Print motivation, defined as a child’s interest in and enjoyment of books and reading, is an important literacy skill for children to develop in order to become successful readers. That’s right; something as simple as making reading enjoyable can have a huge impact on your child’s reading success.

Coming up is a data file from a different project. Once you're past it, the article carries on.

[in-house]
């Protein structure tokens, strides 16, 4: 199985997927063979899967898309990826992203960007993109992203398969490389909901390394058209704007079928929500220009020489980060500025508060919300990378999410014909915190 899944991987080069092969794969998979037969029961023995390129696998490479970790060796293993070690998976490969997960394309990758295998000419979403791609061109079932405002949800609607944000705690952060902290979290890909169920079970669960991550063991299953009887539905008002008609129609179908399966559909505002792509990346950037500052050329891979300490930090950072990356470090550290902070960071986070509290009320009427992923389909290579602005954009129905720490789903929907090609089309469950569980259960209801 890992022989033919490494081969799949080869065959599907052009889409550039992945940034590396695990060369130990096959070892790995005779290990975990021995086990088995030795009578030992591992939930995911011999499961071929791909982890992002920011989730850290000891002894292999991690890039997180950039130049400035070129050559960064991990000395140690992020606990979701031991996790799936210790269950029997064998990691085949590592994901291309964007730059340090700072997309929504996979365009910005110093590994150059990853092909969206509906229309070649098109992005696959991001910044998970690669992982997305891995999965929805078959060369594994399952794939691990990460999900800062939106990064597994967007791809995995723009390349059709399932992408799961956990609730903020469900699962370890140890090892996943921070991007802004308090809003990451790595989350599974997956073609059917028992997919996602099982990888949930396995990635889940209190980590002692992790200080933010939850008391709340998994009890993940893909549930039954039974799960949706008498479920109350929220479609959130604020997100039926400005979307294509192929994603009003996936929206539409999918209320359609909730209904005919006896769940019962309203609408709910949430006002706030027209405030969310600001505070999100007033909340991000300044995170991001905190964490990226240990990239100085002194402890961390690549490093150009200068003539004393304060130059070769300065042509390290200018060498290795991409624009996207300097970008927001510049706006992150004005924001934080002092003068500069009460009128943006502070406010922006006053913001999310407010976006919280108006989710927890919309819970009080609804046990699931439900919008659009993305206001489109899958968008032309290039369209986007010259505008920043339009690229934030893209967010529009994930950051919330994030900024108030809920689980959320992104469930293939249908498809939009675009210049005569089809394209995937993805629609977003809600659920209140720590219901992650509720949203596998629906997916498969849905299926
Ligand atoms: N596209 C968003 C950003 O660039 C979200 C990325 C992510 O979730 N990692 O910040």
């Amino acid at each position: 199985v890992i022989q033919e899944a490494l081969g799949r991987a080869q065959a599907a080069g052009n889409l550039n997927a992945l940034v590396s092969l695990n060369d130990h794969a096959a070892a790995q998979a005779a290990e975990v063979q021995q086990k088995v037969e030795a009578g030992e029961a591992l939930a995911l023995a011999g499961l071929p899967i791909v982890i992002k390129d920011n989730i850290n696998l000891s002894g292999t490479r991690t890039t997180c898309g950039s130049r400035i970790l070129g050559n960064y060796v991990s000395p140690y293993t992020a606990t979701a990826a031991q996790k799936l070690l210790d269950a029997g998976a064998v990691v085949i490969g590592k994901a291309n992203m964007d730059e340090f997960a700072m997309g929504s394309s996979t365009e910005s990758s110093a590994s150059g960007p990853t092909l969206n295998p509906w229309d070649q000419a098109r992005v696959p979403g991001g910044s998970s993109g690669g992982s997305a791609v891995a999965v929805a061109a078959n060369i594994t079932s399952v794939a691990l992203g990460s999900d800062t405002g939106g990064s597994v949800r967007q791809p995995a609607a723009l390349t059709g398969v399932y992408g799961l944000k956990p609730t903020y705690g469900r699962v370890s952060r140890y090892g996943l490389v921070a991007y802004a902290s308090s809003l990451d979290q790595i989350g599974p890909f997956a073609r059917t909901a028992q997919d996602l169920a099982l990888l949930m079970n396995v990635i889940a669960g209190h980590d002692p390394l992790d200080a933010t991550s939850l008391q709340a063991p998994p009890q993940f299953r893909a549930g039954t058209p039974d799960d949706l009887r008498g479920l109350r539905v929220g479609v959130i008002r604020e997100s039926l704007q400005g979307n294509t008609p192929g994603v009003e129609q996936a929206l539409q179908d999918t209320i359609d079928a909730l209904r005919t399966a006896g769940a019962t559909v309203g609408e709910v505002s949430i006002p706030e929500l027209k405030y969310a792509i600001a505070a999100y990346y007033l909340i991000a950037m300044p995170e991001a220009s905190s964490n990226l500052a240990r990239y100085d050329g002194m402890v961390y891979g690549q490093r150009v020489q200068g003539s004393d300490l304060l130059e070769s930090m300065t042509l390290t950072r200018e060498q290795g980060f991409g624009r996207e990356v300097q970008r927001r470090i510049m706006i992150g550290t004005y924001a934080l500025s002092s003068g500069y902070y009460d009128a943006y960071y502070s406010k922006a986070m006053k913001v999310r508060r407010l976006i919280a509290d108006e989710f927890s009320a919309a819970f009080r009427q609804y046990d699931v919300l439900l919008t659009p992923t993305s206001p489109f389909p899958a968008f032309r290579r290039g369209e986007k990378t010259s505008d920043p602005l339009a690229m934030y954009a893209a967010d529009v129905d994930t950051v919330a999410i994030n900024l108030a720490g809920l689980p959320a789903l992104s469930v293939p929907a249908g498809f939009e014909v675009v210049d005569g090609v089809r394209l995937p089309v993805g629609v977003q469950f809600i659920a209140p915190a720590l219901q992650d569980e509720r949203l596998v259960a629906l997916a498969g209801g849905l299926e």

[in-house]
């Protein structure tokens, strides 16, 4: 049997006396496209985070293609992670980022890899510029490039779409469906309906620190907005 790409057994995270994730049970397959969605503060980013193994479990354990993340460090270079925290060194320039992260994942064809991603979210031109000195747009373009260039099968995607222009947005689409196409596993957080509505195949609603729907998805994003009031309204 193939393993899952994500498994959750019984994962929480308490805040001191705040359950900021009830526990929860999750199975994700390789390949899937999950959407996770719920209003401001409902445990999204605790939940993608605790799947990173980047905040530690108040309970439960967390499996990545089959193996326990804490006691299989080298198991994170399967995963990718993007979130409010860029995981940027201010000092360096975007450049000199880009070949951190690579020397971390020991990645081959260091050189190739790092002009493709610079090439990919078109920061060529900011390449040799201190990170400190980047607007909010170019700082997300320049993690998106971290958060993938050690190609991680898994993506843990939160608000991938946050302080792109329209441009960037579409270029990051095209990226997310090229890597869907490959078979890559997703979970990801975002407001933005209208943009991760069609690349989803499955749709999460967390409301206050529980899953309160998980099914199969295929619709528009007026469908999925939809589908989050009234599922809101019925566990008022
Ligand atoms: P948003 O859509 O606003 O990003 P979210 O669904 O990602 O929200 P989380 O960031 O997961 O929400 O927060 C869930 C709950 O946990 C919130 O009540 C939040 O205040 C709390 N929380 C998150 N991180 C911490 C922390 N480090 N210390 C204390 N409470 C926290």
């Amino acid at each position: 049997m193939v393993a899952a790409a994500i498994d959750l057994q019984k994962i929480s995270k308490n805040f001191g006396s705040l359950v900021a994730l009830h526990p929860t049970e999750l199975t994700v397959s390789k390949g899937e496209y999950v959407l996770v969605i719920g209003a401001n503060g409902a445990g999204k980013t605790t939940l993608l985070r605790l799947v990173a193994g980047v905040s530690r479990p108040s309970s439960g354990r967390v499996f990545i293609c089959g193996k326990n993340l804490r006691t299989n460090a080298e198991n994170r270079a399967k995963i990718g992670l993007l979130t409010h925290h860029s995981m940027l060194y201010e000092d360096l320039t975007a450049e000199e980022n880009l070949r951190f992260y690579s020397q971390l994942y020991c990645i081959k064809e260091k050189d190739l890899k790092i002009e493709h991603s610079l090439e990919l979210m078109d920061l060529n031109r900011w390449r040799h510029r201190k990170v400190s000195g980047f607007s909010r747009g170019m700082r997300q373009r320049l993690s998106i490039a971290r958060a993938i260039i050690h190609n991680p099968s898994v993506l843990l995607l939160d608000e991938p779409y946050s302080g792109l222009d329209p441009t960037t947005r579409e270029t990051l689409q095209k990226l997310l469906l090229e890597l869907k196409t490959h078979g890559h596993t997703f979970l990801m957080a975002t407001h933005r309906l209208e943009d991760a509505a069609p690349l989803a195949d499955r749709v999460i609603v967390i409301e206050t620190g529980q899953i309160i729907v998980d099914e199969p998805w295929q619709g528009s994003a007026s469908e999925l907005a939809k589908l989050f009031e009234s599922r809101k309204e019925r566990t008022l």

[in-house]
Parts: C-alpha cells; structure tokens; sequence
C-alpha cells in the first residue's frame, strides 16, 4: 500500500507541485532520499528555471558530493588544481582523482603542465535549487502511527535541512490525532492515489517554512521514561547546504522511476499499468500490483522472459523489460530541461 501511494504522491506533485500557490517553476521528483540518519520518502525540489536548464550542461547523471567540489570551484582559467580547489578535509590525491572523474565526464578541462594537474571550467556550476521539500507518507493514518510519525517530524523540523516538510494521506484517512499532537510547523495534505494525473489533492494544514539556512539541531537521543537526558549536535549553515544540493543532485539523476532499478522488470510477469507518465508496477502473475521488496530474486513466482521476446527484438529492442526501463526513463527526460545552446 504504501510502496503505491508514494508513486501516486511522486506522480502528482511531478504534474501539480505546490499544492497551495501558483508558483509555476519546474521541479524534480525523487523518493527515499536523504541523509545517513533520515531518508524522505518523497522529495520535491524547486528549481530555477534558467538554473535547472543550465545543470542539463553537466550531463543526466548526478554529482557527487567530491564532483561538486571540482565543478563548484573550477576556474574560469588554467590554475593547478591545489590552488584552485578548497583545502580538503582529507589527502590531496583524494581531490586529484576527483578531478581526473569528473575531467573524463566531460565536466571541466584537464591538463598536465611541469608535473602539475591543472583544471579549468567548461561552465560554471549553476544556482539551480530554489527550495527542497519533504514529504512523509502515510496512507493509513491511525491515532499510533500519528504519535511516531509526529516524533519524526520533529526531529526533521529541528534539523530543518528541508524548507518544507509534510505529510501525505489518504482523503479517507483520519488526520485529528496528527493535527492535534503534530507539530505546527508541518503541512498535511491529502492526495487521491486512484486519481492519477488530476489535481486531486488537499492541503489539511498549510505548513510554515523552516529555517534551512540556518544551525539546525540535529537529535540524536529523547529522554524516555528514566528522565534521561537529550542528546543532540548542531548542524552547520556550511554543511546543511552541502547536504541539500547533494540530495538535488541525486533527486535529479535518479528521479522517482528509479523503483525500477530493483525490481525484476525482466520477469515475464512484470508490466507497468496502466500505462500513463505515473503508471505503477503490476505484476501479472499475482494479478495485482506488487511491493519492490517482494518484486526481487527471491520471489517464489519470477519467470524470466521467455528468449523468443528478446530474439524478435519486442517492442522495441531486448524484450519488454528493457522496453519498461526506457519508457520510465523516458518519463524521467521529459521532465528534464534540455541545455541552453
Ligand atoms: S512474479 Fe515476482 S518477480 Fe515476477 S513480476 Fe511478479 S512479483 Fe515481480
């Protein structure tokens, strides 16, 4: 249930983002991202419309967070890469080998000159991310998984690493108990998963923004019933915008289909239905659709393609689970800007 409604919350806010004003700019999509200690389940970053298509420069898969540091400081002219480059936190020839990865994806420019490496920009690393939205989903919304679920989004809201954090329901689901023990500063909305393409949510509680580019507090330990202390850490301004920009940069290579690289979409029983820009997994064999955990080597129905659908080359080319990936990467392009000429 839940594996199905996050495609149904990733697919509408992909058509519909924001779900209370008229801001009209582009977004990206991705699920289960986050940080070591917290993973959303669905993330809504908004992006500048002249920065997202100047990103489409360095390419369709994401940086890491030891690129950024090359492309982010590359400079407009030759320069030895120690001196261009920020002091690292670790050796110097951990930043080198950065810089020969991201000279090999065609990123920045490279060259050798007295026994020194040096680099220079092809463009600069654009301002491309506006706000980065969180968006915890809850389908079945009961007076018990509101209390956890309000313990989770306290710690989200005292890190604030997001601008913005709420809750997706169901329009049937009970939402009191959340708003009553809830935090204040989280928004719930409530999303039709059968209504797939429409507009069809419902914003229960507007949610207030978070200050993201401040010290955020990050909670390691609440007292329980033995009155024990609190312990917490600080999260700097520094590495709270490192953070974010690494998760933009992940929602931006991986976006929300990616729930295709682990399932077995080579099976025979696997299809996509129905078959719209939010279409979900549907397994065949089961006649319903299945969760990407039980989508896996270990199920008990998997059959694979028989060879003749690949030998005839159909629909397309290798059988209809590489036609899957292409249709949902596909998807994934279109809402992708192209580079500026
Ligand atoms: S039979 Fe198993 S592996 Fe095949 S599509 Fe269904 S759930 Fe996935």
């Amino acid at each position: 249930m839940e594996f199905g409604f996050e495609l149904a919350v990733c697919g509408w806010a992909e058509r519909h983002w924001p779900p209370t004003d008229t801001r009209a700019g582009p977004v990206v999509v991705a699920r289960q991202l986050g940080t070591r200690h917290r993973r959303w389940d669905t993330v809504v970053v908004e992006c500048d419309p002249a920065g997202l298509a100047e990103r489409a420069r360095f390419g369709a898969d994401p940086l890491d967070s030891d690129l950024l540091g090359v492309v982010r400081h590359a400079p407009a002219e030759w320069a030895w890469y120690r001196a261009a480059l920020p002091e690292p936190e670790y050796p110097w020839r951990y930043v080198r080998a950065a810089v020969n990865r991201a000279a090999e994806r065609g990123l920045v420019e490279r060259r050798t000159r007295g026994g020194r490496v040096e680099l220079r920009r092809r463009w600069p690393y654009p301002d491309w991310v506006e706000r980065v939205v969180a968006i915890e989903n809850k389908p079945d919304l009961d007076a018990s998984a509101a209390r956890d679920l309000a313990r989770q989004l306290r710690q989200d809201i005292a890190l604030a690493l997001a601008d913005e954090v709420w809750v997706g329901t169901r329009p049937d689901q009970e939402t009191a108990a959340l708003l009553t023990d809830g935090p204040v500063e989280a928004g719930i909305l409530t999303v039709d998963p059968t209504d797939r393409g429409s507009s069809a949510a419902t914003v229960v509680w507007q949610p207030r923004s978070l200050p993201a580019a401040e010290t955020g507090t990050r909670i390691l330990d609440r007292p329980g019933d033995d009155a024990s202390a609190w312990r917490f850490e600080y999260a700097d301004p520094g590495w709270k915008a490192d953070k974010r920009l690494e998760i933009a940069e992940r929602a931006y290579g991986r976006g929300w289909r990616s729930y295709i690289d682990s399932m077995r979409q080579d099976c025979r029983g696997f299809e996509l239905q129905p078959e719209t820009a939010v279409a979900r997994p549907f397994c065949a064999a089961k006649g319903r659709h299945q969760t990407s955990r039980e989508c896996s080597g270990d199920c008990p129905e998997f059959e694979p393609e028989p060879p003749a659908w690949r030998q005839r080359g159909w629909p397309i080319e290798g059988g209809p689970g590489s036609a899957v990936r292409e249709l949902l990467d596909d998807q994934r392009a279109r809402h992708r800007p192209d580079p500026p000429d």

One way to foster your child’s print motivation is to make sure that when you read together, both you and your child are in the right frame of mind—alert, not too tired, not too active. Reading often is certainly essential, but when reading to your youngster, quality is much more important than quantity. It’s normal to want to make sure to read for those recommended twenty minutes each day, but if your child is resistant, it’s better to not force it. Instead, read for shorter amounts of time throughout the day—even thirty seconds is okay, if that’s what your child’s mood/behavior dictates. Research has shown that if the interaction around books is negative, with impatient words and negative feelings, then the child will associate reading with a negative feeling. This could have long-term effects on your child’s reading success. So, the more you and your child share books and talk, the better, but just make sure that you’re doing it when it can be a positive experience for everyone.